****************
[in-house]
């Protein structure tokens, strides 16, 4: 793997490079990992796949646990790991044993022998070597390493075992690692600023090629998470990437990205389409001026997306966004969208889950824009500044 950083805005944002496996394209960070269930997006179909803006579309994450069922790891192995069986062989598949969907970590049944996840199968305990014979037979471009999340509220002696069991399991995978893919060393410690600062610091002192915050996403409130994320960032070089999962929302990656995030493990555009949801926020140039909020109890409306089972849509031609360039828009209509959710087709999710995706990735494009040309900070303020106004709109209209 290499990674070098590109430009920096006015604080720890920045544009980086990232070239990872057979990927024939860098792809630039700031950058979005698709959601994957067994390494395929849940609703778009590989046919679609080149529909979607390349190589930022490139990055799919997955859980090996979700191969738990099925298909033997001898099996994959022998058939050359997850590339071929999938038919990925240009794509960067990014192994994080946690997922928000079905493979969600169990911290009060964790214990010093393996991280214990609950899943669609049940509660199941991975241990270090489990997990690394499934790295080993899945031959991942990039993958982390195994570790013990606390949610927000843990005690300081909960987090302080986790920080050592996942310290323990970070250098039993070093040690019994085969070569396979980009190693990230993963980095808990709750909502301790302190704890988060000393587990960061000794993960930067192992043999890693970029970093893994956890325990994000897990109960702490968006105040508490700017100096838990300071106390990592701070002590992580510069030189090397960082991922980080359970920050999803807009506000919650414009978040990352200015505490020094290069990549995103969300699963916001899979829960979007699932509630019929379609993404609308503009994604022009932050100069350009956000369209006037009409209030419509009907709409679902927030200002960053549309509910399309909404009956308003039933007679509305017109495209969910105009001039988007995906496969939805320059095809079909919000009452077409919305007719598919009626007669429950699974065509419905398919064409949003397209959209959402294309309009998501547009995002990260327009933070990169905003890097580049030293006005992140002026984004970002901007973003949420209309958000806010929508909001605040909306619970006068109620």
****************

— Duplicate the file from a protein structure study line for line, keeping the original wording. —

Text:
[in-house]
């Protein structure tokens, strides 16, 4: 793997490079990992796949646990790991044993022998070597390493075992690692600023090629998470990437990205389409001026997306966004969208889950824009500044 950083805005944002496996394209960070269930997006179909803006579309994450069922790891192995069986062989598949969907970590049944996840199968305990014979037979471009999340509220002696069991399991995978893919060393410690600062610091002192915050996403409130994320960032070089999962929302990656995030493990555009949801926020140039909020109890409306089972849509031609360039828009209509959710087709999710995706990735494009040309900070303020106004709109209209 290499990674070098590109430009920096006015604080720890920045544009980086990232070239990872057979990927024939860098792809630039700031950058979005698709959601994957067994390494395929849940609703778009590989046919679609080149529909979607390349190589930022490139990055799919997955859980090996979700191969738990099925298909033997001898099996994959022998058939050359997850590339071929999938038919990925240009794509960067990014192994994080946690997922928000079905493979969600169990911290009060964790214990010093393996991280214990609950899943669609049940509660199941991975241990270090489990997990690394499934790295080993899945031959991942990039993958982390195994570790013990606390949610927000843990005690300081909960987090302080986790920080050592996942310290323990970070250098039993070093040690019994085969070569396979980009190693990230993963980095808990709750909502301790302190704890988060000393587990960061000794993960930067192992043999890693970029970093893994956890325990994000897990109960702490968006105040508490700017100096838990300071106390990592701070002590992580510069030189090397960082991922980080359970920050999803807009506000919650414009978040990352200015505490020094290069990549995103969300699963916001899979829960979007699932509630019929379609993404609308503009994604022009932050100069350009956000369209006037009409209030419509009907709409679902927030200002960053549309509910399309909404009956308003039933007679509305017109495209969910105009001039988007995906496969939805320059095809079909919000009452077409919305007719598919009626007669429950699974065509419905398919064409949003397209959209959402294309309009998501547009995002990260327009933070990169905003890097580049030293006005992140002026984004970002901007973003949420209309958000806010929508909001605040909306619970006068109620």